Measurement of Body Weight, Blood Glucose, and HbA1c
The body weights of the rats were measured on the 0th, 1st, 2nd, 3rd, and 4th weeks. On the 45th day, blood samples were collected from the orbital veins to measure the blood glucose and the HbA1c levels.
The intensity of cataract was scored once in a week for eight consecutive weeks. The cataract scores of ACO-treated groups were compared with normal group and diabetic control group. The cataract scores were determined using a slit lamp microscope. Progression and maturation of lenticular opacity was graded into five stages: stage 0, clear lenses and no vacuoles present; stage 1, vacuoles cover approximately one half of the surface of the anterior pole forming a subcapsular cataract; stage 2, some vacuoles have disappeared, and the cortex exhibits a hazy opacity; stage 3, a hazy cortex remains, and dense nuclear opacity is present; and stage 4, a mature cataract is observed as a dense opacity in both the cortex and nucleus. Opacity index was calculated to quantitatively evaluate the degree of lens opacity by the following formula:
Opacity index = (Number of eyes in each stage × Stage of the eye) / Total number of eyes.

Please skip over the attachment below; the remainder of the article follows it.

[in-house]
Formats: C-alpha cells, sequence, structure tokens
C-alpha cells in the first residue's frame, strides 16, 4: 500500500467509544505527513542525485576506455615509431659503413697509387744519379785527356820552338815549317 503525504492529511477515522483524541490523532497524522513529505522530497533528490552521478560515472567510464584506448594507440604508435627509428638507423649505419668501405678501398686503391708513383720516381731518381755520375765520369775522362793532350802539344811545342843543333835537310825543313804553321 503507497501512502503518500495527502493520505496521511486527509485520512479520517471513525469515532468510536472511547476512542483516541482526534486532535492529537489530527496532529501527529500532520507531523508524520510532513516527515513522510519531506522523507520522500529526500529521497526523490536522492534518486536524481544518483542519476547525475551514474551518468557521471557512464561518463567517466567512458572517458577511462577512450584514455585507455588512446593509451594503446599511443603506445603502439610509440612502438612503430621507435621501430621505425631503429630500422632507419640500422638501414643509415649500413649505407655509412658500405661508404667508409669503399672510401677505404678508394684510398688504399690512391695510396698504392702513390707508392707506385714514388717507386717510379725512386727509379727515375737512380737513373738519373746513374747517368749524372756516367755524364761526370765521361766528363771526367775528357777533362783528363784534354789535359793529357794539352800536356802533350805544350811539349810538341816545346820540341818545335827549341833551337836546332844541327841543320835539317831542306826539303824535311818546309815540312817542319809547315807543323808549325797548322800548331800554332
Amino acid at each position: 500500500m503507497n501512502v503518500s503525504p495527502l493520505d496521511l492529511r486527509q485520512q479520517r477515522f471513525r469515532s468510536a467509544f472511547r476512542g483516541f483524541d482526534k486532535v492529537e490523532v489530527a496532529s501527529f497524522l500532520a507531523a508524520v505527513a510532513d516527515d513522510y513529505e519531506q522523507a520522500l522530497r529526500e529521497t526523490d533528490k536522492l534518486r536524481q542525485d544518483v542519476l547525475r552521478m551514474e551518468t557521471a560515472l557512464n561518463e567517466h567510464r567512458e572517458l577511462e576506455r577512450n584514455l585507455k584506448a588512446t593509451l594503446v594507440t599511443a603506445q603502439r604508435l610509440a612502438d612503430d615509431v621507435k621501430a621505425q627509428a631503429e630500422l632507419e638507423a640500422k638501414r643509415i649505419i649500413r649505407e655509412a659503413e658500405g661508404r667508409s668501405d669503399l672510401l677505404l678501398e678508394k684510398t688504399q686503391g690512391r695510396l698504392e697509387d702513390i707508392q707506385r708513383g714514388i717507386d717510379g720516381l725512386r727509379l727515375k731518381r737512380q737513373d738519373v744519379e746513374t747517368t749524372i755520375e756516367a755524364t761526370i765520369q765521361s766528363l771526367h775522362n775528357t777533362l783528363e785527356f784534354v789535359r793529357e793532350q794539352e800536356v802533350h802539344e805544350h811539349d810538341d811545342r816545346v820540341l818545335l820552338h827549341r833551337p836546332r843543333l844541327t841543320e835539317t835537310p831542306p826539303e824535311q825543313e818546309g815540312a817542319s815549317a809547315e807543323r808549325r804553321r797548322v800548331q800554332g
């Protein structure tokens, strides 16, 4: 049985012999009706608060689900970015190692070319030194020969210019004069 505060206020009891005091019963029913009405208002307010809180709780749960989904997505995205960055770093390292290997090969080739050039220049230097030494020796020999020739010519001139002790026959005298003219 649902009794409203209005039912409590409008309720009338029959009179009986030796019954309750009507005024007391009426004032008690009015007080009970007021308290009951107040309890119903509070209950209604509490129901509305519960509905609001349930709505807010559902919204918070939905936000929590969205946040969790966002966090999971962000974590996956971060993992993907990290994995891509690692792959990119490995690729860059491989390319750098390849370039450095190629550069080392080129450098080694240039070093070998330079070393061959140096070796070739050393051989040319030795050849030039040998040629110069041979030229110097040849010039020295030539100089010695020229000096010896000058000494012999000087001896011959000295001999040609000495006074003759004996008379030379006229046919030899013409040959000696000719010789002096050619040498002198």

Molecular Basis for the Delay of Cataract
At the end of 8 weeks, animals were sacrificed by CO2 asphyxiation, and lenses were dissected by posterior approach and stored at −70 °C until further analysis. Lens malondialdehyde (MDA), as thiobarbituric acid-reacting substances (TBARSs); protein carbonyl content; and activities of aldose reductase (AR) and sorbitol levels were determined according to the methods described previously . The specific activity of superoxide dismutase (SOD) was assayed according to the reported methods .
All data were analyzed by one-way analysis of variance, and the differences between means were established by Duncan’s multiple-range test. The data represents means and standard deviations. The significant level of 5 % (p < 0.05) was used as the minimum acceptable probability for the difference between the means.
Results and Discussion